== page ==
Chapter

Conceiving of Conscious States

Christopher Peacocke

in Wittgenstein and the Philosophy of Mind

Published in print September 2012 | ISBN: 9780199737666
Published online January 2013 | e-ISBN: 9780199933372 | DOI: http://dx.doi.org/10.1093/acprof:oso/9780199737666.003.0008
Conceiving of Conscious States

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This chapter investigates what it is to grasp concepts of conscious states, such as the concept of pain. These concepts have taken center stage in the philosophy of mind recently, in large part due to the conviction that understanding their nature can help undermine some persistent objections to materialism about the mind. The chapter’s author himself is not concerned here with materialism, though his chapter is bound to have a significant impact on discussions of it. The chapter argues that we should explain a subject’s grasp of the concept of pain in terms of the subject’s understanding of an identity: in terms of the subject’s understanding that what it is for someone else to be in pain--what it is for the concept of pain to apply to someone else--is for that person to be in a state identical to the state that the subject himself is in when he is in pain. While the chapter employs a number of Wittgensteinian insights in arguing for his position, it believes this position is one that Wittgenstein would reject. In fact, this chapter’s author understands himself as steering a middle way between the classic rival positions on conscious states of the later Wittgenstein and of Frege.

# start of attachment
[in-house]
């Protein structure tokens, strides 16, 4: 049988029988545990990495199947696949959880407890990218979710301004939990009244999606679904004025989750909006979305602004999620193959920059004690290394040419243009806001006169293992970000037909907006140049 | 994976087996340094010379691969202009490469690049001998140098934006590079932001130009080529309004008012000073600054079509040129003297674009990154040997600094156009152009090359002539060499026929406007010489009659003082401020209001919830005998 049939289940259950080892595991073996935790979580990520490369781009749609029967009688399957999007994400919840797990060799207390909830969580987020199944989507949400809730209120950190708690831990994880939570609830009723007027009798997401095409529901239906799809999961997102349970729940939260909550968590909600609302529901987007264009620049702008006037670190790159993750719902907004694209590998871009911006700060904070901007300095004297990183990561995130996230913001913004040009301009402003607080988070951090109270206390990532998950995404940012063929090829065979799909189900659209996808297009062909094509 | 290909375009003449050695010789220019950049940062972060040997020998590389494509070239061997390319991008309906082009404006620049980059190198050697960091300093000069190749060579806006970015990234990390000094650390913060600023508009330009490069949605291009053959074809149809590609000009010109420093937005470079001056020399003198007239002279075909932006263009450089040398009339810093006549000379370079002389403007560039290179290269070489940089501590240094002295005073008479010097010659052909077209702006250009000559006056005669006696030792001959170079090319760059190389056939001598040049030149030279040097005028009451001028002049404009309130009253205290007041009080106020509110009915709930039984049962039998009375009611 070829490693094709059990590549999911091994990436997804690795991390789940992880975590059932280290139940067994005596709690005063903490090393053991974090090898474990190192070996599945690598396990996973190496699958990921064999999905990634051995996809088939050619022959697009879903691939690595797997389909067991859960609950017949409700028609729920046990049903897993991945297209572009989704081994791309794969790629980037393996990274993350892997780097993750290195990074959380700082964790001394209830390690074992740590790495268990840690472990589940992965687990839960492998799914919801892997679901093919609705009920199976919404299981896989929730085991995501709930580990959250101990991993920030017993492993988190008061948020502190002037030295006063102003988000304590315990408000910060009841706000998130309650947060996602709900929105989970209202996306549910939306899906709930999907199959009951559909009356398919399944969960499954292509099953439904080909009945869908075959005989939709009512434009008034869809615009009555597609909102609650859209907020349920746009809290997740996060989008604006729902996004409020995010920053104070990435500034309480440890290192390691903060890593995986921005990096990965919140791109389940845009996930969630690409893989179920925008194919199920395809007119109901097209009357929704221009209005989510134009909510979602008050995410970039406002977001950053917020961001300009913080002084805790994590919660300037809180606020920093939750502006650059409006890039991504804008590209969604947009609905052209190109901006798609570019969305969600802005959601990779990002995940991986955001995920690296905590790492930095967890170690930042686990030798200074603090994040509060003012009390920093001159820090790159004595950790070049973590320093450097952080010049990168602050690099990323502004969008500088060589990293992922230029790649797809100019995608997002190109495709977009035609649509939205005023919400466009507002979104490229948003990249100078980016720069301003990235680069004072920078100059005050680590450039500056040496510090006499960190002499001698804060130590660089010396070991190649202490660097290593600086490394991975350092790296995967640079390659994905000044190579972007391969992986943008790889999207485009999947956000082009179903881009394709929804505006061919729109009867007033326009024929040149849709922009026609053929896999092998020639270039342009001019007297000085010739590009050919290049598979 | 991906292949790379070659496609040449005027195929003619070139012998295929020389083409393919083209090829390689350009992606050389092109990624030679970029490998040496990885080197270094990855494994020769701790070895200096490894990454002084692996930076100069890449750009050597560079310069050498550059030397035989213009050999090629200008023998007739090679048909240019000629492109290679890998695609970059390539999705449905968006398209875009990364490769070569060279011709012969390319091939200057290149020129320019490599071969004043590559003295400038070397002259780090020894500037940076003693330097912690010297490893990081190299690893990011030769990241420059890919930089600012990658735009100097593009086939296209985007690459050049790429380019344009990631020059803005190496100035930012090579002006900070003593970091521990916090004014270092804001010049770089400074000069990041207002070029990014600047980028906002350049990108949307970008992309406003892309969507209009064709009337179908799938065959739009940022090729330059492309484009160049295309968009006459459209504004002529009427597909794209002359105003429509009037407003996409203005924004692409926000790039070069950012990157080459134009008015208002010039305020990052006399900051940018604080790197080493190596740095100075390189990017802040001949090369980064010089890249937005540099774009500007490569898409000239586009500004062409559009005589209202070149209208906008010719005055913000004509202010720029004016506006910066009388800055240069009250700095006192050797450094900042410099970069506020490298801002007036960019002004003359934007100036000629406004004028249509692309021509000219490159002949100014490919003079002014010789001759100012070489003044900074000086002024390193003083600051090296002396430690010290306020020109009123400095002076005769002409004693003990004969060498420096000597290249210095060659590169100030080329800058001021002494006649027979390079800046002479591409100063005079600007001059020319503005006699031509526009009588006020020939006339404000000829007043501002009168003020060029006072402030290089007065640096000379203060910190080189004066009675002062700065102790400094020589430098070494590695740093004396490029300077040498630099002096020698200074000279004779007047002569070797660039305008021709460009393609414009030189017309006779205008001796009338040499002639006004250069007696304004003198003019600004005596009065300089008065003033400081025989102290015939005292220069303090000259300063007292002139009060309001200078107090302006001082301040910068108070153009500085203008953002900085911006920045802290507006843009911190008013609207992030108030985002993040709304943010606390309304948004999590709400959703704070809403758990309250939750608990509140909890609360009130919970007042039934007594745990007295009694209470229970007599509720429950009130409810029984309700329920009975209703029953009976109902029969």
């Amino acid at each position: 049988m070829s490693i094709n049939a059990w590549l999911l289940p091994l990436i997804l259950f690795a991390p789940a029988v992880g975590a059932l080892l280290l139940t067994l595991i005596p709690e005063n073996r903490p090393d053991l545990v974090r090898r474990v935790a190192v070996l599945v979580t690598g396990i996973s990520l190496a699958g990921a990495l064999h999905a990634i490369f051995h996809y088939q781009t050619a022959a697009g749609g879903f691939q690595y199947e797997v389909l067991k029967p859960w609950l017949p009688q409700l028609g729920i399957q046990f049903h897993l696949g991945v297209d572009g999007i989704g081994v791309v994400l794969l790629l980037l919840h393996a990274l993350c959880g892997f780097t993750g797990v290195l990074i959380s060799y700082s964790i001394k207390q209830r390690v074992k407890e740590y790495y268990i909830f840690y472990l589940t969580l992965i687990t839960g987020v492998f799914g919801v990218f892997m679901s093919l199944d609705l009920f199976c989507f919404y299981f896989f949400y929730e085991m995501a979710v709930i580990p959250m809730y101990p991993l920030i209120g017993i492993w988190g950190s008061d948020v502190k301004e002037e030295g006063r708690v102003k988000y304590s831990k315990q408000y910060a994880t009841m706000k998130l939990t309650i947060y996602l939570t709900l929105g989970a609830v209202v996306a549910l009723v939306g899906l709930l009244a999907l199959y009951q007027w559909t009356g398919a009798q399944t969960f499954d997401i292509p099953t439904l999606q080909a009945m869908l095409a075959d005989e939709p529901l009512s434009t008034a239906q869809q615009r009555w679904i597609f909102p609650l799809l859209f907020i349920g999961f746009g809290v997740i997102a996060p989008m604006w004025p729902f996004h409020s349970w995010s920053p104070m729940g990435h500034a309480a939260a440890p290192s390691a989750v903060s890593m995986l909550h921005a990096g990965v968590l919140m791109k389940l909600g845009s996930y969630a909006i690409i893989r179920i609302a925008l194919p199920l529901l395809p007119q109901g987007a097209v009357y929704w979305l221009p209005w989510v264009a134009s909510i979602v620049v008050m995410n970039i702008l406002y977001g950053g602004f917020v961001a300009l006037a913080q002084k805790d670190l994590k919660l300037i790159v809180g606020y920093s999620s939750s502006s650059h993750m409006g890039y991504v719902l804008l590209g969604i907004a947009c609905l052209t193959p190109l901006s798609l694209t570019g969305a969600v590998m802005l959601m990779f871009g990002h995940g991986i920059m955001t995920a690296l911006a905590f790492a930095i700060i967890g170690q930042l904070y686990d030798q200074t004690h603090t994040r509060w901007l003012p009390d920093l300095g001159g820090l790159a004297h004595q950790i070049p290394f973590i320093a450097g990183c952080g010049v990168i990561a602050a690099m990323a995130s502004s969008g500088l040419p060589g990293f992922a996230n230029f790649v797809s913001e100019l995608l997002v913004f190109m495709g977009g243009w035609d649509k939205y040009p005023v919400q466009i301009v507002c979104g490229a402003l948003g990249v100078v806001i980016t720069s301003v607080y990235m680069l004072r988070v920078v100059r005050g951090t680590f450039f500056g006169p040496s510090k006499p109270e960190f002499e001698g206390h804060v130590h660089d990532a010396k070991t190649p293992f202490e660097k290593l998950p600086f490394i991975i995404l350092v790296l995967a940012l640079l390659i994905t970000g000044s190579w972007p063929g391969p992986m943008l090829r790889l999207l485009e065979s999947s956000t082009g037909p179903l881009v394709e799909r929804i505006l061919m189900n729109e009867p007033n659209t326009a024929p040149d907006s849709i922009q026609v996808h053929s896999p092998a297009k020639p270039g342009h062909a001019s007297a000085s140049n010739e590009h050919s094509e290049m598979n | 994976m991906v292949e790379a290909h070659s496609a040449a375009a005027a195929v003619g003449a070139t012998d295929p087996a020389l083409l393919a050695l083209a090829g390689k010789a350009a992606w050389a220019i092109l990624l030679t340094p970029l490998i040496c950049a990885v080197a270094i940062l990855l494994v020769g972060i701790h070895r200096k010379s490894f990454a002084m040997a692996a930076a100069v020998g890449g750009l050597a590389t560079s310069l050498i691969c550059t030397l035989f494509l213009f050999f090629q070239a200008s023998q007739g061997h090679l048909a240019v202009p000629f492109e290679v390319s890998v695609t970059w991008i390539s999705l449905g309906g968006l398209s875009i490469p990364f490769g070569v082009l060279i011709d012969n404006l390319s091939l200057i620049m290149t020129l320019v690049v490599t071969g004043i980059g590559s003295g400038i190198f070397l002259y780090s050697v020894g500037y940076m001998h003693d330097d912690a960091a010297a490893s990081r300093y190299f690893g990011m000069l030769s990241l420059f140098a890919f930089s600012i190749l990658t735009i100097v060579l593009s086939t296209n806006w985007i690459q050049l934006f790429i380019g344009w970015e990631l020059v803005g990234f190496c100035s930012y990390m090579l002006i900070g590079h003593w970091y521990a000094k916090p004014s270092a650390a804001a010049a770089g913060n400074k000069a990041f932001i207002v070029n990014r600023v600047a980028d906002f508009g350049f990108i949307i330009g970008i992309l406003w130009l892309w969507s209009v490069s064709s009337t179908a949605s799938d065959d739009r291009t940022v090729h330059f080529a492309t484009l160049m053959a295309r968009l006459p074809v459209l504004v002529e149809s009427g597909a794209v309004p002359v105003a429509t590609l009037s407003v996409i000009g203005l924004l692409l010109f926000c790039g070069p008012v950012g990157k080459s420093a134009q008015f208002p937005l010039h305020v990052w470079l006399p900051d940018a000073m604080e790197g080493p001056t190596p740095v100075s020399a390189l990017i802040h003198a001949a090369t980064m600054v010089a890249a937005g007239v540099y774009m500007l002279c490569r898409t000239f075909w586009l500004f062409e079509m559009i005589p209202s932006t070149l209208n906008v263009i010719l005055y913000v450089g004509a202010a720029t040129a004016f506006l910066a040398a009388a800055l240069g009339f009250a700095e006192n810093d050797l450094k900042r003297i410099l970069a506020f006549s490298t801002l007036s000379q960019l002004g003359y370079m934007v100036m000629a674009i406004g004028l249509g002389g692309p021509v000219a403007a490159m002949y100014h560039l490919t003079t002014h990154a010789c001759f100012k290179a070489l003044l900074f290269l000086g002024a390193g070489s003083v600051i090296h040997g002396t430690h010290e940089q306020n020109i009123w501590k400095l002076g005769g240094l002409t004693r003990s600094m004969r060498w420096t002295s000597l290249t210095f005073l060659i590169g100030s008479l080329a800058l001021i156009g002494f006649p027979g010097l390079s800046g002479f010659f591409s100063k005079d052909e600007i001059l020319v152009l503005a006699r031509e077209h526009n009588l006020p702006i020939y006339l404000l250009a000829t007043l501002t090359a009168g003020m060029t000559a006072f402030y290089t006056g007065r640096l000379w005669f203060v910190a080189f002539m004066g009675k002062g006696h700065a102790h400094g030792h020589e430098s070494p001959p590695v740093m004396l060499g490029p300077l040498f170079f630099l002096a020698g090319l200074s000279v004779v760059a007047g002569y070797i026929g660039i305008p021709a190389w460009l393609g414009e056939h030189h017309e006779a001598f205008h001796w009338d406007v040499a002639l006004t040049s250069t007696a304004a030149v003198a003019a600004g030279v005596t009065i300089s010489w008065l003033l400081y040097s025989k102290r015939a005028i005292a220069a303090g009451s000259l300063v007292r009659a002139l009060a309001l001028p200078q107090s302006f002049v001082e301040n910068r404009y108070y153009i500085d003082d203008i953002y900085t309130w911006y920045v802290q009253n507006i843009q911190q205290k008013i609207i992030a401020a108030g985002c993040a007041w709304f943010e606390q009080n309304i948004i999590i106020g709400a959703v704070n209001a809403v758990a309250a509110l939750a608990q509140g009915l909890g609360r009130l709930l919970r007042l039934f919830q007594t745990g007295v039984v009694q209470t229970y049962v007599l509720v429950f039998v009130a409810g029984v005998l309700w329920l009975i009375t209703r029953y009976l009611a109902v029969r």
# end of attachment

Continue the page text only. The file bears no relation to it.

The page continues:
Keywords: Wittgenstein; conscious state; concept; concept of pain; phenomenal concept; identity condition; first-person; Frege

Chapter.  19377 words. 

Subjects: Philosophy of Mind

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